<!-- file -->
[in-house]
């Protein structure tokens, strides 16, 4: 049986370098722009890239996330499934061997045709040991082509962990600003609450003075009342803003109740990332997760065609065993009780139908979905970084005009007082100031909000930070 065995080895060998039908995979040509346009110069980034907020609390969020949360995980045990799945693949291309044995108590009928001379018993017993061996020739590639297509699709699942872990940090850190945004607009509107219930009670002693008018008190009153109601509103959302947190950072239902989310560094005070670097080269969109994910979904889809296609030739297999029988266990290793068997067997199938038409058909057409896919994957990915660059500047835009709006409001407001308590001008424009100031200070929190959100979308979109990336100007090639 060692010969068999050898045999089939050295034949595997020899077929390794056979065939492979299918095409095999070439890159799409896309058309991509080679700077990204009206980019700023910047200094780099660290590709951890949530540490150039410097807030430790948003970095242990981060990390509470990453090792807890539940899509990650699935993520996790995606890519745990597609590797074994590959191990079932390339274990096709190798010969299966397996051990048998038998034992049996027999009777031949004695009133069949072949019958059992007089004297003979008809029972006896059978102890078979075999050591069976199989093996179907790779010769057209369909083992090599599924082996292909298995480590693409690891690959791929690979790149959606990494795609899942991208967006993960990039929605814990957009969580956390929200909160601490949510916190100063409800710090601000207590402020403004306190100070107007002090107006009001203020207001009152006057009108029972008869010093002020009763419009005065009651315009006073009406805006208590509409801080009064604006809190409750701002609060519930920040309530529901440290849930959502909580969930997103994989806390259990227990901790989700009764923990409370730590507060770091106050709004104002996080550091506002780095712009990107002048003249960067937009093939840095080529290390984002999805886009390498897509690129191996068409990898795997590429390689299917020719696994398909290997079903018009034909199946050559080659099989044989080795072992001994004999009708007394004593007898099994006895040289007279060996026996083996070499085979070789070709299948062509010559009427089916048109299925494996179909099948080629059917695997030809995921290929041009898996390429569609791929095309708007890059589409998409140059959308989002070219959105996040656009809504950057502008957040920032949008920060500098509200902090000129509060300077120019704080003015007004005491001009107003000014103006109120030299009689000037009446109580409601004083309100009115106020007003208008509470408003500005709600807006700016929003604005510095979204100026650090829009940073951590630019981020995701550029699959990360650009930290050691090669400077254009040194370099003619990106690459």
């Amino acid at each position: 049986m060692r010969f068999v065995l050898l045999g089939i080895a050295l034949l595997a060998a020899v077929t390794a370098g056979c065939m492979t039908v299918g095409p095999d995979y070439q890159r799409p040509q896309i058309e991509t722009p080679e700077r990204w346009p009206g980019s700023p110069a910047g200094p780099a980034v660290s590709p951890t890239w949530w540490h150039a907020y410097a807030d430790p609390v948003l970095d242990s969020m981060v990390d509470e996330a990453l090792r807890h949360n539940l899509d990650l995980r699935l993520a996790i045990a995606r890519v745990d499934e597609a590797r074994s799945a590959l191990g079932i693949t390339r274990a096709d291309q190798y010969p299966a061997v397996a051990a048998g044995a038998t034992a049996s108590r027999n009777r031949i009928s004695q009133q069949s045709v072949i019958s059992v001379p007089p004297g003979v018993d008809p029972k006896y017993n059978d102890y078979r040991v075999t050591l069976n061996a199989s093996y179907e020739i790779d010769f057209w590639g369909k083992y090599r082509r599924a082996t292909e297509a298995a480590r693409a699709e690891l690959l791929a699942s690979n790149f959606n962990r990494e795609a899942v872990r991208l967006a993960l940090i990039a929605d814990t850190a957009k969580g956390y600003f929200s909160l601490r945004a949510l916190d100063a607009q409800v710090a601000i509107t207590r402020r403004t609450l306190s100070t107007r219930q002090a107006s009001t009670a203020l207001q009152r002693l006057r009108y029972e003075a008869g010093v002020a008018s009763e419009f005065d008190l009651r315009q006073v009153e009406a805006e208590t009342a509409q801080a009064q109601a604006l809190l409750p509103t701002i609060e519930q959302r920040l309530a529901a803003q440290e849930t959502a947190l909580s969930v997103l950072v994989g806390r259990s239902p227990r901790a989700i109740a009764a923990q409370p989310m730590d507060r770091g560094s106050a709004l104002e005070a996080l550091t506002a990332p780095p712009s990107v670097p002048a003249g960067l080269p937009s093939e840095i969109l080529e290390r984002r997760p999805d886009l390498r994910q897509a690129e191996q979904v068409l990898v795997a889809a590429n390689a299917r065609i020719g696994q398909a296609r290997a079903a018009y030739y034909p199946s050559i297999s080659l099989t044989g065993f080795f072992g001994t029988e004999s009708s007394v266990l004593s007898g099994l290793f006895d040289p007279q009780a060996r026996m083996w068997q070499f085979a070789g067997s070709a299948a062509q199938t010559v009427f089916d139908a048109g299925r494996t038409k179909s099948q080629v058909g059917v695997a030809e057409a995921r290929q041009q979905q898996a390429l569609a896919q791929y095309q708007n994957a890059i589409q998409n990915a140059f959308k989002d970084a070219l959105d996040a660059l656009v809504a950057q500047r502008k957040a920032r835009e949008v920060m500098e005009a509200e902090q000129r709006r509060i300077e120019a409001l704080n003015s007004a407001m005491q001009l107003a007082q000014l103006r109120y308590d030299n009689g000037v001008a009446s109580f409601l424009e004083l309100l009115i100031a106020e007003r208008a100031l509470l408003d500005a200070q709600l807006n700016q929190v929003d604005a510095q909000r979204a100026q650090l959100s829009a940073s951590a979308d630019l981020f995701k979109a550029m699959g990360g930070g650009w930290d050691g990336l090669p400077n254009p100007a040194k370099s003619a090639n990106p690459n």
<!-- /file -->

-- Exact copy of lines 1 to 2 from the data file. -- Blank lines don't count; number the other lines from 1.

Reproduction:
[in-house]
């Protein structure tokens, strides 16, 4: 049986370098722009890239996330499934061997045709040991082509962990600003609450003075009342803003109740990332997760065609065993009780139908979905970084005009007082100031909000930070 065995080895060998039908995979040509346009110069980034907020609390969020949360995980045990799945693949291309044995108590009928001379018993017993061996020739590639297509699709699942872990940090850190945004607009509107219930009670002693008018008190009153109601509103959302947190950072239902989310560094005070670097080269969109994910979904889809296609030739297999029988266990290793068997067997199938038409058909057409896919994957990915660059500047835009709006409001407001308590001008424009100031200070929190959100979308979109990336100007090639 060692010969068999050898045999089939050295034949595997020899077929390794056979065939492979299918095409095999070439890159799409896309058309991509080679700077990204009206980019700023910047200094780099660290590709951890949530540490150039410097807030430790948003970095242990981060990390509470990453090792807890539940899509990650699935993520996790995606890519745990597609590797074994590959191990079932390339274990096709190798010969299966397996051990048998038998034992049996027999009777031949004695009133069949072949019958059992007089004297003979008809029972006896059978102890078979075999050591069976199989093996179907790779010769057209369909083992090599599924082996292909298995480590693409690891690959791929690979790149959606990494795609899942991208967006993960990039929605814990957009969580956390929200909160601490949510916190100063409800710090601000207590402020403004306190100070107007002090107006009001203020207001009152006057009108029972008869010093002020009763419009005065009651315009006073009406805006208590509409801080009064604006809190409750701002609060519930920040309530529901440290849930959502909580969930997103994989806390259990227990901790989700009764923990409370730590507060770091106050709004104002996080550091506002780095712009990107002048003249960067937009093939840095080529290390984002999805886009390498897509690129191996068409990898795997590429390689299917020719696994398909290997079903018009034909199946050559080659099989044989080795072992001994004999009708007394004593007898099994006895040289007279060996026996083996070499085979070789070709299948062509010559009427089916048109299925494996179909099948080629059917695997030809995921290929041009898996390429569609791929095309708007890059589409998409140059959308989002070219959105996040656009809504950057502008957040920032949008920060500098509200902090000129509060300077120019704080003015007004005491001009107003000014103006109120030299009689000037009446109580409601004083309100009115106020007003208008509470408003500005709600807006700016929003604005510095979204100026650090829009940073951590630019981020995701550029699959990360650009930290050691090669400077254009040194370099003619990106690459």